Lucy Felix was working on her garden in the village of Eton, Vanuatu, when she got an unexpected call about opportunities at Northern Territory farming.
The main point:
- Workers can earn up to $ 25 per hour – about nine times the minimum wage in Vanuatu
- Vanuatu is one of the few countries that has no confirmed coronavirus cases
- Tasmania is watching the trial and considering a travel bubble with Pacific nations
Single mothers have been selected by the Vanuatu Department of Labor to harvest mangoes in Australia during the coronavirus pandemic.
He was shocked by the offer.
Vanuatu’s border has been tightly closed since March in response to COVID-19, and he doesn’t think he will be allowed to leave the country.
But he didn’t want to miss this opportunity. Workers like Felix earn up to $ 25 per hour on Australian farms – about nine times the minimum wage of $ 2.70 in Vanuatu.
And like many other Pacific seasonal workers, Felix relies on income from a seasonal worker program to pay for his children’s school fees.
Other workers have used the money to pay for their own education, family wedding ceremonies or to invest in new businesses in Vanuatu.
Ms Felix believes the timing couldn’t have been better.
Sales from his fruit and vegetable stalls in Vanuatu’s capital, Port Vila, are suffering, a decline he accuses of the COVID-19 crisis.
“Vanuatu has laid off a lot of people in their regular jobs, so there you have it [are] there isn’t a job everyone has to pay for their family, “said Felix.
He said the Australian experiment was an opportunity for him to “help things get back” and complete his vision – to start an agricultural business in his village.
But the decision was not easy, and Felix said he really missed his 13-year-old daughter, who was being cared for by her grandmother.
“They know why I’m here, so I hope they understand and I can’t wait to get back home and see them,” said Felix.
Ms Felix is one of 162 participants in the Federal Government’s pilot seasonal worker program.
The program aims to return Pacific seasonal workers to Australian farms during the coronavirus pandemic.
After spending 14 days in hotel quarantine, last week Felix and other Ni-Vanuatu men and women started working on farms in rural NT.
Their work can be grueling. Workers can spend hours in the hot sun peeling mango trees.
Other workers at packaging sheds filled hundreds of trays with fruit, ready to be shipped to supermarkets across Australia.
They help fill labor shortages on Australian farms and are expected to be in the country for at least nine months.
‘We don’t know what’s going to happen out there’
Vanuatu is one of the few countries that has no confirmed cases of the coronavirus, and some workers fear they may become infected while working in Australia.
“We are happy to come, but we are afraid too,” said Royson Watas, a worker from the island of Santo in northern Vanuatu.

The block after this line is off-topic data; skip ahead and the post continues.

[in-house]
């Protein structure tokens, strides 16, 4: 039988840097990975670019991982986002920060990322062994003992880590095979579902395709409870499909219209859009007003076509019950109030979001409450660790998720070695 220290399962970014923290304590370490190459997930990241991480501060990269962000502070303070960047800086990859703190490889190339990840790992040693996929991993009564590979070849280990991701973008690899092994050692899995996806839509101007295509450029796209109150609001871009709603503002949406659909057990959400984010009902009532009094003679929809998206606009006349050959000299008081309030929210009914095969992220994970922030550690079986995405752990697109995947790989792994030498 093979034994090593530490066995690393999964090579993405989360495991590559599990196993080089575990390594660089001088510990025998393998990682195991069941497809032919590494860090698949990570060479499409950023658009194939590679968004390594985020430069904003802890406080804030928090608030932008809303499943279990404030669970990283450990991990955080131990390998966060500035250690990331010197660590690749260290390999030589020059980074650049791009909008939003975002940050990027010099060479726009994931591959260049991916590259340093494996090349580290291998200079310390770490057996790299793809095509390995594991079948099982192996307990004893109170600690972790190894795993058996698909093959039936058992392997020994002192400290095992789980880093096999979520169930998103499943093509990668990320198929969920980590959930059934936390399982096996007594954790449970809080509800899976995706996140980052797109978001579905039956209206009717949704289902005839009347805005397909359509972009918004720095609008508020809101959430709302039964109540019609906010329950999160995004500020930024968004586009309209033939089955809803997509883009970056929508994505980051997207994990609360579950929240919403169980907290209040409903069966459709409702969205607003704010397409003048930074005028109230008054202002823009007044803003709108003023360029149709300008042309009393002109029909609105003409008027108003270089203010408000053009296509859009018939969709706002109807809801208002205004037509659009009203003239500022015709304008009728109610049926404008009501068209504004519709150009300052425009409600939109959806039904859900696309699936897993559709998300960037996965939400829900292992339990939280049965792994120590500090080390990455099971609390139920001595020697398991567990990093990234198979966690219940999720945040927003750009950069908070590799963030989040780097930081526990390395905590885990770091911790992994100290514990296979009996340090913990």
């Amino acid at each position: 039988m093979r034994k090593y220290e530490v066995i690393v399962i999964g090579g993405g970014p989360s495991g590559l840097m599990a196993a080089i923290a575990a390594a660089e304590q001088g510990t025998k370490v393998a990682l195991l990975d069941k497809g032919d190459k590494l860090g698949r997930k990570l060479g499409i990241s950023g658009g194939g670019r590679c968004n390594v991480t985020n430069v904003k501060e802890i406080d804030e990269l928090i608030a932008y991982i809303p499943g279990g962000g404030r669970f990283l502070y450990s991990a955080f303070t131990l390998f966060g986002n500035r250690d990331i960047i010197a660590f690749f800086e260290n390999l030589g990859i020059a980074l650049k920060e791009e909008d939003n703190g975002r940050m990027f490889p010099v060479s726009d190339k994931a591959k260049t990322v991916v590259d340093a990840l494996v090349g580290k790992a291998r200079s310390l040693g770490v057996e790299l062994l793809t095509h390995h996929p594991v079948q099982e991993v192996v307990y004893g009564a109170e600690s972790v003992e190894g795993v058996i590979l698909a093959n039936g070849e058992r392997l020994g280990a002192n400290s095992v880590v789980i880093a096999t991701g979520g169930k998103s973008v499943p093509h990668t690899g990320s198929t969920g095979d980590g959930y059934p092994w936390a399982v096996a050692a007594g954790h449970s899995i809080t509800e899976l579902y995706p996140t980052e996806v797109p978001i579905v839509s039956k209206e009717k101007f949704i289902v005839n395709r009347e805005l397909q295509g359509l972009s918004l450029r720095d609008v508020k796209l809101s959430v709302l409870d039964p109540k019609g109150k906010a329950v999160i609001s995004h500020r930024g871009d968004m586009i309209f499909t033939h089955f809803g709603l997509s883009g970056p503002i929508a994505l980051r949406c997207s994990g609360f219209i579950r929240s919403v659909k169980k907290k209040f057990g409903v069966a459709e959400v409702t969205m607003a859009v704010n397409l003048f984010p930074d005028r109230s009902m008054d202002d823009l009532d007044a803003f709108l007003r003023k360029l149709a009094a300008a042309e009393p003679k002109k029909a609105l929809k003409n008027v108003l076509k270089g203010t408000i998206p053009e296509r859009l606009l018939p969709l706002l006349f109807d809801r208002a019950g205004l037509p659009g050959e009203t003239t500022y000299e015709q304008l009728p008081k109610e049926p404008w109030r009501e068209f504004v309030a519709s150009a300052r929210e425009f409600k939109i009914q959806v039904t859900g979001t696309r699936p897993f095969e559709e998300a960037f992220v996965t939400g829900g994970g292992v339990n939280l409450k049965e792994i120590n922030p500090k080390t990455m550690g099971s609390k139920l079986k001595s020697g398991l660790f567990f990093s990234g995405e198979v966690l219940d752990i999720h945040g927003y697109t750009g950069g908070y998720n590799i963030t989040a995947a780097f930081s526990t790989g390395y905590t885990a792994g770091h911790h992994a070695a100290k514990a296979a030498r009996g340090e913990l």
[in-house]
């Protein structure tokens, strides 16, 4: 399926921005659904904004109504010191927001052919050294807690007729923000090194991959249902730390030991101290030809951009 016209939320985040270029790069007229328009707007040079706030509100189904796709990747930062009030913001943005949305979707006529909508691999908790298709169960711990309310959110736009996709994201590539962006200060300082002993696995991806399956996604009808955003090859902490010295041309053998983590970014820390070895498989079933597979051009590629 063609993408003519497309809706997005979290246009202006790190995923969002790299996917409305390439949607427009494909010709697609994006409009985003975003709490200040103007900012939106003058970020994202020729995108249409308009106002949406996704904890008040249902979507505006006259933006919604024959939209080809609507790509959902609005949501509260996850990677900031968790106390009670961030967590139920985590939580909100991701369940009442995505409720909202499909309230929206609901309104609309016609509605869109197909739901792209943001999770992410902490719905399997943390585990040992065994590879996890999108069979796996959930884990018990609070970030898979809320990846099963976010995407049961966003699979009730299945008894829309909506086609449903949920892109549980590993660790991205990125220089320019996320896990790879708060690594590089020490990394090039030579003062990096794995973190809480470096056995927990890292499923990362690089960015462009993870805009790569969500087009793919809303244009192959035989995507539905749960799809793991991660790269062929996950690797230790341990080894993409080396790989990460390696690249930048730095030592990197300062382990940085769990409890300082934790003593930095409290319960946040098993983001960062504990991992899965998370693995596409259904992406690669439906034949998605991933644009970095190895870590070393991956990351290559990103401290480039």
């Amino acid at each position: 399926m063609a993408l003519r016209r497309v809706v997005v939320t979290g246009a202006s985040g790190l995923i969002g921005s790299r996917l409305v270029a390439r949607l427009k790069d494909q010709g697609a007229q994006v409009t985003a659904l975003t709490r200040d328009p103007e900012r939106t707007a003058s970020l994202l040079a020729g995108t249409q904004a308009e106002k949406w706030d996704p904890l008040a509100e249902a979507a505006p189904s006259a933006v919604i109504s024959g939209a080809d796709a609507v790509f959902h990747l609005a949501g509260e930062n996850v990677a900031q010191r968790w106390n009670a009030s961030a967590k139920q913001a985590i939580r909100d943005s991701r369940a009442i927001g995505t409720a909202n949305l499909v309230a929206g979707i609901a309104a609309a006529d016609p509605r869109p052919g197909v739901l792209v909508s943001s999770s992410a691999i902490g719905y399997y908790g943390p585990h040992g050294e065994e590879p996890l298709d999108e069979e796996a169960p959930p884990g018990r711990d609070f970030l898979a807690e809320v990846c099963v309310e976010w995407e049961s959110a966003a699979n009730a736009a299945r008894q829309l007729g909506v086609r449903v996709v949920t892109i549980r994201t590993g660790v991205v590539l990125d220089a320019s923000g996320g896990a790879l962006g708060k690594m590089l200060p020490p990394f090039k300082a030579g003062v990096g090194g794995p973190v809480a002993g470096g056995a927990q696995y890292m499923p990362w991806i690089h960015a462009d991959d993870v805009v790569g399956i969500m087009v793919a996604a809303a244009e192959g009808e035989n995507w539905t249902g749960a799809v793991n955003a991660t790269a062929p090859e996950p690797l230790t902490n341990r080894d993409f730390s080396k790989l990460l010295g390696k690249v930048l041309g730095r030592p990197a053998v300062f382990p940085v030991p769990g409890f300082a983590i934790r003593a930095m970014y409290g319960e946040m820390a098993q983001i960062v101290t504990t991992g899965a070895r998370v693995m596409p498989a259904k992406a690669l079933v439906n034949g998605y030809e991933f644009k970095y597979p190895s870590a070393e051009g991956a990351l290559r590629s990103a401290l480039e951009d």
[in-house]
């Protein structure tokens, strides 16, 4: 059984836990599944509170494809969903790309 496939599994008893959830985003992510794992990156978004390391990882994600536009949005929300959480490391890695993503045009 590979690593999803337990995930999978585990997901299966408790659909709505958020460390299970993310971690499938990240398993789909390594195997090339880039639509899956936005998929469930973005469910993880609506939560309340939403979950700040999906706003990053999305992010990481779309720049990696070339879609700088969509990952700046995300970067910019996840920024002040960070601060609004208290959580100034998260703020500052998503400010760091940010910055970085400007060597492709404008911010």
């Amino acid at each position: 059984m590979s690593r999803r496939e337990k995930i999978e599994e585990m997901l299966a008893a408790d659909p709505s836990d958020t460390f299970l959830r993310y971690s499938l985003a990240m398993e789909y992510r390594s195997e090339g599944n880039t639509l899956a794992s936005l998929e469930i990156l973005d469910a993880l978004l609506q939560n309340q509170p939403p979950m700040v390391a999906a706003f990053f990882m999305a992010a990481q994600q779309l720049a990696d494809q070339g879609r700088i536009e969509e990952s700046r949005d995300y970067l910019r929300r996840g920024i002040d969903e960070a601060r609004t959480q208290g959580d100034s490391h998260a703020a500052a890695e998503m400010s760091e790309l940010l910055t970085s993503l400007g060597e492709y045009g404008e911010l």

“We don’t know what’s going to happen out there.”
Mr Watas said he had second thoughts about leaving his family and fishing business behind during the pandemic.
He is very concerned about returning to Vanuatu after his contract expires.
Some seasonal workers have been stuck in Australia without a job and there is no way to leave the country afterward Border restrictions were imposed by the Vanuatu Government in March.
But Watas said the risk of catching the coronavirus was low because the Northern Territory had no active cases of COVID-19, and he felt comfortable working on the farm.
Her employer, mango farmer Barry Albrecht, says she is also happy to have Pacific workers back.
“We need money to carry them, with quarantine fees and all that. But we feel they are worth it,” said Albrecht.
“They’re very easy to get along with: polite, polite, clean.”
The Northern Territory Farmers Association hopes more Vanuatu workers will be able to join this first group, to help with the harvest season.
Other states are also considering creating a similar program, to allow workers from Pacific countries without confirmed cases of the coronavirus to work on Australian farms.
Peak body Tasmanian Fruit Growers said they were observing the results of the Northern Region trial and taking into account the development of a travel bubble with Pacific nations.
“That’s really good news for us in Vanuatu and low-income people,” said Watas.
Workers have ‘big plans’ for getting money
Lester David of Port Vila also hopes the seasonal worker pilot program will be expanded.
The 36-year-old bus driver has been told he is on a list of workers who will join other workers in the Northern Territory after the second flight has been approved by the Australian and Vanuatu governments.
Like many other workers now in Australia, Mr David has worked on Northern Territory mango farms before, and used the money he earned to pay for two marriages for his family and to buy buses for his business.
She hopes that by returning to work in Australia, she can earn enough money to finish building her house, pay for her wedding and pay for management accounting courses.
David wonders why Australians don’t do this farm work than men and women from Vanuatu.
But he believes the answer is simple.
“Are Australians willing to do this work?” he says.
“I have big plans ahead of me, so I’m willing to work hard to achieve them.”
The Vanuatu Prime Minister’s Office said Australian and Vanuatu officials had discussed the possibility of sending more workers to Northern Territory mango plantations.